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always a warmer direction, particularly for this time of year. going north as it does around this time of the year. it will allow temperatures to rise. in the sunshine it will feel warm. especially in the south. a bit of cloud, breeze, rain, getting into northern ireland because of this area of low pressure edging in. it will affect north—western parts of the uk as head on in towards monday. breezy outbreaks of rain towards western scotland in particular. but the bulk of england and wales closer to the area of high pressure, a warm day, with temperatures potentially low—to—mid 20s celsius. feeding in plenty of showers on the wind from the west. a cool day. pleasant in the south—east with some sunshine. i'm kasia madera, with bbc world news.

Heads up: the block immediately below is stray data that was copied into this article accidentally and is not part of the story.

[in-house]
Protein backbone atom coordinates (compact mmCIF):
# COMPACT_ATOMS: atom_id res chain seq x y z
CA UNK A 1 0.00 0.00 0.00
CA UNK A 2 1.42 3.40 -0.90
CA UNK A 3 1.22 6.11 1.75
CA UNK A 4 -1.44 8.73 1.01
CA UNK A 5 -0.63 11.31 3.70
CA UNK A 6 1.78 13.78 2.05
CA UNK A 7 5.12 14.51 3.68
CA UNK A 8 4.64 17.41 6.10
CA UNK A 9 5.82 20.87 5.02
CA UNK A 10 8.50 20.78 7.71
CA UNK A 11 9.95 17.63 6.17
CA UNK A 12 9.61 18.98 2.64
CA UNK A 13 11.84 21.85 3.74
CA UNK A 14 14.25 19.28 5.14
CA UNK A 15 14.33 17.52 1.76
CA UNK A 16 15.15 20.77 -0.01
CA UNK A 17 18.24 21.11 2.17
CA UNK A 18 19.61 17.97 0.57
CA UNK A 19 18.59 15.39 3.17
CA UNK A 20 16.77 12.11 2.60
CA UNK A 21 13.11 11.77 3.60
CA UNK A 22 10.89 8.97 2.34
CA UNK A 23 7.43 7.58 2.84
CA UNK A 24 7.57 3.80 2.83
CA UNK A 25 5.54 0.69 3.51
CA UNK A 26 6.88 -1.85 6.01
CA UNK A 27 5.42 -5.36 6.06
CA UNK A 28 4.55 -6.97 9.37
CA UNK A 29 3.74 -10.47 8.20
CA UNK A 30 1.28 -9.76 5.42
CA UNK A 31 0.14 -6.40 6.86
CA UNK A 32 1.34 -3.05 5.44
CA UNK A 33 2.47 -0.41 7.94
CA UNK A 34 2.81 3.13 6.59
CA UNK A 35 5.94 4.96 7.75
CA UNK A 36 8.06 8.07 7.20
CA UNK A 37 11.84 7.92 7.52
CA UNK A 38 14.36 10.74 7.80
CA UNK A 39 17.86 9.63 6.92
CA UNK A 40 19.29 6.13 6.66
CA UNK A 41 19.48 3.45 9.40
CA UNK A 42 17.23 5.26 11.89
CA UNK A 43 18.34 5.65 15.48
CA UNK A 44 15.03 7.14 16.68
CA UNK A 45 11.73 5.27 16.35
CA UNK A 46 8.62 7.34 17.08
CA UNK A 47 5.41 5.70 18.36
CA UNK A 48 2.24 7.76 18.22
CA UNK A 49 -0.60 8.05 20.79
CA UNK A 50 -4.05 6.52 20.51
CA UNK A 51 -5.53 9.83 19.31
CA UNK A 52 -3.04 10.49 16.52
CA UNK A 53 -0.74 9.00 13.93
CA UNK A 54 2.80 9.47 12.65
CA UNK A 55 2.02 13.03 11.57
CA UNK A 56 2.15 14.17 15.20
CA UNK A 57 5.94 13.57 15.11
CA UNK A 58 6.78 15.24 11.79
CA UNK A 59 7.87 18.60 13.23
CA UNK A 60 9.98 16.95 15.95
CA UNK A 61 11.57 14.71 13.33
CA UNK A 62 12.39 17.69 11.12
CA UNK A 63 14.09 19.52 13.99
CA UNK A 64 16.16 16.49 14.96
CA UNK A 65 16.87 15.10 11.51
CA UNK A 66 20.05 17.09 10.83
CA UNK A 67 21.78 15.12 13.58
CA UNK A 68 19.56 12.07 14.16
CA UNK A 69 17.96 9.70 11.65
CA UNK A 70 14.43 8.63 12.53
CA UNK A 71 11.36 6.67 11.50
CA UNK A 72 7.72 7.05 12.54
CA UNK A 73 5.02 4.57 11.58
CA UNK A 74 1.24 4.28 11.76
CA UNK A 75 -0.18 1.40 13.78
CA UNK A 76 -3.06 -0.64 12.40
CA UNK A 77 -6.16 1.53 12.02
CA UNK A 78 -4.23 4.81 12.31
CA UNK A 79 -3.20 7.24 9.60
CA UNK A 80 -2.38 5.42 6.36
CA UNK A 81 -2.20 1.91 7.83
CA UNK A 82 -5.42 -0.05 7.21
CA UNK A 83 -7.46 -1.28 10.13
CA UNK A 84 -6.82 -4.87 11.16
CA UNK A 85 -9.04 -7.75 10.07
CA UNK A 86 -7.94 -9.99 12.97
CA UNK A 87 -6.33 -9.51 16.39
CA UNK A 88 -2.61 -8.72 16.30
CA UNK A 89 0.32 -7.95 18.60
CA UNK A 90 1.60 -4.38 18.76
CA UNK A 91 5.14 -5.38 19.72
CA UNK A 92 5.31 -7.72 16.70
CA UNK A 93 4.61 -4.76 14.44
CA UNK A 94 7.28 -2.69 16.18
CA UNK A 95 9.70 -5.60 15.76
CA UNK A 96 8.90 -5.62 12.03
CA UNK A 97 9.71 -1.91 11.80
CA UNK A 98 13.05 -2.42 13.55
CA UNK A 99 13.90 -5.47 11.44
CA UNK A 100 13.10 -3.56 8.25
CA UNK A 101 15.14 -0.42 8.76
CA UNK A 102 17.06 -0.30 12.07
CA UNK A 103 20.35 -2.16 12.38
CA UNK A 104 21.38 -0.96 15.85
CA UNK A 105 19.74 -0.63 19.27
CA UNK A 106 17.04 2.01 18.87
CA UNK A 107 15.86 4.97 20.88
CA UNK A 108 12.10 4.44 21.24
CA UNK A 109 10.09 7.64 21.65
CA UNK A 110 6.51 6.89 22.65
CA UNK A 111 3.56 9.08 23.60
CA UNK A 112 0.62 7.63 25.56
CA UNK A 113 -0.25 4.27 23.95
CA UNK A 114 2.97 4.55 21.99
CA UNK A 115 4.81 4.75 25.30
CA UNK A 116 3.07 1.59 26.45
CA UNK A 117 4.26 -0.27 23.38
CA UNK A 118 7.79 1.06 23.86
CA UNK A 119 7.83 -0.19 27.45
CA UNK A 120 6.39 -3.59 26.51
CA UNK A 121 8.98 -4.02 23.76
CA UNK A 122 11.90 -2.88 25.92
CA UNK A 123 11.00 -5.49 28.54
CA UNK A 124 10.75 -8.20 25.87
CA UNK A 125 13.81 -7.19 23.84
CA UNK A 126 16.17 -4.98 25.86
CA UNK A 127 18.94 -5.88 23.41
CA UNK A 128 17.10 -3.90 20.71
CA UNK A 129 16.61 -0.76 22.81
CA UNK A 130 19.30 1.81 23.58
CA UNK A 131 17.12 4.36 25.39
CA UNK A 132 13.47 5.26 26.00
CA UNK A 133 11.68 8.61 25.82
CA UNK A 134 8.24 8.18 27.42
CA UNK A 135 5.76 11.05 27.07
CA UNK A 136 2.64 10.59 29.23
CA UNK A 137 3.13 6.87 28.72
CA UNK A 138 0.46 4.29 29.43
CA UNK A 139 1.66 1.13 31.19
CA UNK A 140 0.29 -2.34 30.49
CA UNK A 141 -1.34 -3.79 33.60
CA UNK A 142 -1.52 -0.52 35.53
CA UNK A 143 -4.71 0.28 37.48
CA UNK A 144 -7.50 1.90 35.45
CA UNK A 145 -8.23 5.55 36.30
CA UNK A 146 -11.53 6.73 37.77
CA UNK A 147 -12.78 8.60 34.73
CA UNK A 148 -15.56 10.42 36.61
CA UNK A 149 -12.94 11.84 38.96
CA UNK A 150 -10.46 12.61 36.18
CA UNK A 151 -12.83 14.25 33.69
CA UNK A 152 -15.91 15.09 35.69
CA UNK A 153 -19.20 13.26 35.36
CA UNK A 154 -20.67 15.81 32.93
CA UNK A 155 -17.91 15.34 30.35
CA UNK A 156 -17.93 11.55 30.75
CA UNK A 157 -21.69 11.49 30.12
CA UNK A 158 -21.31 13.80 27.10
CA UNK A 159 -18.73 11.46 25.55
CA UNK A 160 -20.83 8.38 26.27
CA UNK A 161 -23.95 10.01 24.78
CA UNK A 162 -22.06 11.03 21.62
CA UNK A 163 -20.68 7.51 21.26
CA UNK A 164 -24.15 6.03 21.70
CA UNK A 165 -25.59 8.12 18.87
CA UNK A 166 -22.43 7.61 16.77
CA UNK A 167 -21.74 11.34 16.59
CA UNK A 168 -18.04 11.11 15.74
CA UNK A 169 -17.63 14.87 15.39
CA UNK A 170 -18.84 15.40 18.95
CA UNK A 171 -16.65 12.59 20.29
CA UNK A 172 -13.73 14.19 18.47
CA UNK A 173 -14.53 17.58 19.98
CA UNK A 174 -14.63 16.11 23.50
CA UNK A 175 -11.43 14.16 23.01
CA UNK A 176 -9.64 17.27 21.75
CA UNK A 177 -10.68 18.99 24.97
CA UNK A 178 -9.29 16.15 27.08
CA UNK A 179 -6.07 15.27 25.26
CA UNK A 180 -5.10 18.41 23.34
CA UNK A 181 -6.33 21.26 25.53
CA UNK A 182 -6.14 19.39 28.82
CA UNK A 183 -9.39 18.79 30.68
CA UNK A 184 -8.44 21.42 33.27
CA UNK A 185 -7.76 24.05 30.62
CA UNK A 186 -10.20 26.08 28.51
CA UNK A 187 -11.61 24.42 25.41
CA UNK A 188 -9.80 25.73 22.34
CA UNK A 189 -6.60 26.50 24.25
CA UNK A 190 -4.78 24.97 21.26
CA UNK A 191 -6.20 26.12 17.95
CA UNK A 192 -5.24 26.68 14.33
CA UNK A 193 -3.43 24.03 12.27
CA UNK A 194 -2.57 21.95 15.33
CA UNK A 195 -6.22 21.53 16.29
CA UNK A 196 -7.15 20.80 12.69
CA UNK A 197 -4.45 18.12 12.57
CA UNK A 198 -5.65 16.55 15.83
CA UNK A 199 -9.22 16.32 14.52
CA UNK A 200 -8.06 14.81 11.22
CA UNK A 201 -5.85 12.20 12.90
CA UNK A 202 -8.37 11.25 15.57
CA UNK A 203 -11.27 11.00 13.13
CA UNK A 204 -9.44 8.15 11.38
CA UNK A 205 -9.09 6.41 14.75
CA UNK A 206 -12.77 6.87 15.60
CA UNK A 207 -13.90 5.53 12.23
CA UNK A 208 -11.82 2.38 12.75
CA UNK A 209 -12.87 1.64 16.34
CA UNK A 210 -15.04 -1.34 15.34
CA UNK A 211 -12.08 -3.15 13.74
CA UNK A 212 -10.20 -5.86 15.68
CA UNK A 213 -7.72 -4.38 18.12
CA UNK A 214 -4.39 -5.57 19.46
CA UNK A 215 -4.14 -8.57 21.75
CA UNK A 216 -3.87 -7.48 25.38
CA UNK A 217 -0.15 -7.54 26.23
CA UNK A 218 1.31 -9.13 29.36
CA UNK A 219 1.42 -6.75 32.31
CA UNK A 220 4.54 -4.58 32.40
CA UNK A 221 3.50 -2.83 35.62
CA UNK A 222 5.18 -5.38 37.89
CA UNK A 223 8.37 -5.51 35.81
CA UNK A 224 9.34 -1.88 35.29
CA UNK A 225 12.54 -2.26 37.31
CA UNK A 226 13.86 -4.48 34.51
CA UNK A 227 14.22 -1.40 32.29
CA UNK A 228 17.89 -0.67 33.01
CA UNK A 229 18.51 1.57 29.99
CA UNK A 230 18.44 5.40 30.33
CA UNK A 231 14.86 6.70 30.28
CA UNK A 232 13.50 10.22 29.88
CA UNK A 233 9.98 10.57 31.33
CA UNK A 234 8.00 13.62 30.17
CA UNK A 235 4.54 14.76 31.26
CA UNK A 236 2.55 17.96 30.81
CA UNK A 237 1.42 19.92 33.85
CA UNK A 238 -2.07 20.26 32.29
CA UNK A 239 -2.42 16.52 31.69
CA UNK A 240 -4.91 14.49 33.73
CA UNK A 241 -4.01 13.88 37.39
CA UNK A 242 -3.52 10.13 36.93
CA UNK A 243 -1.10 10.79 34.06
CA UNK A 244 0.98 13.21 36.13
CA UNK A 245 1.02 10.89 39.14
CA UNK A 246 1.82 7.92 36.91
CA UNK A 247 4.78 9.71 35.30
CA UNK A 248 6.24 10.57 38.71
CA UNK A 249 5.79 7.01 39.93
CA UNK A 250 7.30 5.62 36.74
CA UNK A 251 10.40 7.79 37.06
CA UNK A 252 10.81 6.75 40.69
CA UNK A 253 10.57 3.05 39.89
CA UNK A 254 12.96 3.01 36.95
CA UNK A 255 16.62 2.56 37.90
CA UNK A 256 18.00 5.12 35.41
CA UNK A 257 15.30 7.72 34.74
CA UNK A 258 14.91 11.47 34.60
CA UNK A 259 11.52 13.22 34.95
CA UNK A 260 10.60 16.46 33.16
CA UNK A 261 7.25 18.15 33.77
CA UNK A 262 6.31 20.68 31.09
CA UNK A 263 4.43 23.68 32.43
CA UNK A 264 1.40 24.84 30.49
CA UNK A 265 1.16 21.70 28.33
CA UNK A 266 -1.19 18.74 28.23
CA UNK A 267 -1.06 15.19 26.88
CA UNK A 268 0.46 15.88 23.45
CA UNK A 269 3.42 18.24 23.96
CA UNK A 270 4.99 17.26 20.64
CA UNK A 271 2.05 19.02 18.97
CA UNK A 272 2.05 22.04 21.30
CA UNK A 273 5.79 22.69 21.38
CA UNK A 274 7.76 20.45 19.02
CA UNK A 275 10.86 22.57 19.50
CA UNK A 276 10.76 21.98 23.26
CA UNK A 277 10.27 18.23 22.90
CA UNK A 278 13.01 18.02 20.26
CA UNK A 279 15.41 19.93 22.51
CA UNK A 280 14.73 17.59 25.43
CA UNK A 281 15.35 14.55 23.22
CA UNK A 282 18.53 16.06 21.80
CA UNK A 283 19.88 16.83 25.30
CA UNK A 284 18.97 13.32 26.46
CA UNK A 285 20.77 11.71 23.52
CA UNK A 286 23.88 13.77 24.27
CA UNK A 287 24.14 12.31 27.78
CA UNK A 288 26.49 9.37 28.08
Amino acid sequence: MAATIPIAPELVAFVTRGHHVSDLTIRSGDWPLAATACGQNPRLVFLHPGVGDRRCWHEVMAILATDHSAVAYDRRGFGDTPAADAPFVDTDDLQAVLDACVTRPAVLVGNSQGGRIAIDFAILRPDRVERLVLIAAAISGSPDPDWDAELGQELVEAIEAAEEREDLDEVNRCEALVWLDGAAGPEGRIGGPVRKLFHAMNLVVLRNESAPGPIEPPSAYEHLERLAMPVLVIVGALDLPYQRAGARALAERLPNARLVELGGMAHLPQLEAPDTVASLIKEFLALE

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our top story: president trump has declared that he's the victim of the "greatest political witch—hunt in us history". he was responding to news that a special counsel will oversee the inquiry into alleged russian influence on his election. speaking at a news conference in washington, he said the issue was dividing the country. a car has ploughed into a crowd of people in new york's times square, killing one and injuring more than 20. the authorities are testing the driverfor drink and drugs. this video is trending on bbc .com. the first—ever passenger ferry between north korea and russia has docked in the russian city of vladivostok. as well as tourists and workers, the ship will carry cargo from north korea. that's all from me for now. stay with bbc news. and the top story here in the uk:
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theresa may has launched the conservative election manifesto.